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Joined: 25 Aug 2013
Age: 65
Gender: Male
Posts: 30,443
Location: Long Island, New York

19 Oct 2022, 9:48 am

The unspoken situation of children with autism amid uprising in Iran

Massive protests in every Iranian city start around 5 p.m. and many last all the way to the next morning. The protests are by no means peaceful. Iranian men and women are shouting “Death to dictator” and “Death to mullahs,” while the security forces crack down on them either by shooting them with bullets, throwing tear gas in the crowds or hitting them with iron batons.

As the mother of two boys with autism, I know how people with autism are sensitive to sounds, commotion, crowds and any form of aggression. In my house, we try to speak as slowly and in the lowest tone of voice as possible. I always have classical and relaxing music playing in the background.

What is the situation of these kids in Iran now as they hear the sounds of bullets, explosions, screams and shouts every evening, when the government has also cut the internet on its people to further isolate their connection from the outside world?

Iran has always had very limited support services for people with autism. There is also very limited and very unscientific knowledge about autism diagnosis and treatment. Many children do not get even diagnosed until age 7 or 8, despite exhibiting significant delays in communication, socialization and/or daily living skills.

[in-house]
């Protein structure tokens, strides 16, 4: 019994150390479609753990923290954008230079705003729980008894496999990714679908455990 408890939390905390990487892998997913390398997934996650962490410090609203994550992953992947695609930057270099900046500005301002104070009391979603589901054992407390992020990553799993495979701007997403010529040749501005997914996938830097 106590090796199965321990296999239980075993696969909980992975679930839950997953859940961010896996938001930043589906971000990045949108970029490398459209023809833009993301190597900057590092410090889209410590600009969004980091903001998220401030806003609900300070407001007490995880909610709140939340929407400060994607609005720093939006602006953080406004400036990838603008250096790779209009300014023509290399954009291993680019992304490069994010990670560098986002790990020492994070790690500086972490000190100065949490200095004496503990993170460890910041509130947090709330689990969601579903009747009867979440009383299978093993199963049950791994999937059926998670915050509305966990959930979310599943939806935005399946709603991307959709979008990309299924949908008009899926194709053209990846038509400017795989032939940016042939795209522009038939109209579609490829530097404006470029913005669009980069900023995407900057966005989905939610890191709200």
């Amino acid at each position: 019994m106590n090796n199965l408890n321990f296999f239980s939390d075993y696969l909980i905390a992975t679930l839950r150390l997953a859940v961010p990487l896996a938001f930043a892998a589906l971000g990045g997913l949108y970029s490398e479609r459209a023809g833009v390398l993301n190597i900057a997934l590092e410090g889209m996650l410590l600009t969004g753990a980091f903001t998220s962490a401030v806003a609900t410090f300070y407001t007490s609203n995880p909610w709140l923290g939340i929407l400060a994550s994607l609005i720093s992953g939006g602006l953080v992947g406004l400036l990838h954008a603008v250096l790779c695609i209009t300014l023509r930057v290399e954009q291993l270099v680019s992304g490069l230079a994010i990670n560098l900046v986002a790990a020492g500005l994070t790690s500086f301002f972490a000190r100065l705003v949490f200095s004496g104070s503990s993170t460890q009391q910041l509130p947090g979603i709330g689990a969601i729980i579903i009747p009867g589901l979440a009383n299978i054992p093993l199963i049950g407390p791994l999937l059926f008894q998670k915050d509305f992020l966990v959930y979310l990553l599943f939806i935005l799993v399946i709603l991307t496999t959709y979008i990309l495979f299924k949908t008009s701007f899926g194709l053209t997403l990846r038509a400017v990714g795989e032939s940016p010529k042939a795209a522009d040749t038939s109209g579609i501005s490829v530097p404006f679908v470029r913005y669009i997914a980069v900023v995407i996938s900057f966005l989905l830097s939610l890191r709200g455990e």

In the current state of emergency in Iran, where there are street fights everywhere and lack of access to the internet, even fewer services and less help are available to these individuals and their families. Appropriate therapies and schools are either closed or canceled during this time. Their access to medications, especially the medications necessary for controlling aggressive and challenging behaviors, always has been limited, and now it is even more limited or impossible to find.

Many parents of children with autism feel trapped inside their apartments because they cannot take their children out to get some fresh air.

In short, the lives of individuals with autism and their families in Iran have always been pretty challenging, but now it is unimaginable how the situation has deteriorated – and the uprising may last for weeks or months to come.

Please do not make this thread about the Iran protests. We have this thread dedicated to that.

Professionally Identified and joined WP August 26, 2013
DSM 5: Autism Spectrum Disorder, DSM IV: Aspergers Moderate Severity

“My autism is not a superpower. It also isn’t some kind of god-forsaken, endless fountain of suffering inflicted on my family. It’s just part of who I am as a person”. - Sara Luterman

Blue Jay
Blue Jay

Joined: 3 Oct 2022
Age: 29
Gender: Female
Posts: 96

20 Oct 2022, 5:24 am

yeah, it sucks to be autistic or have some other mental issue among any kind of unrest or war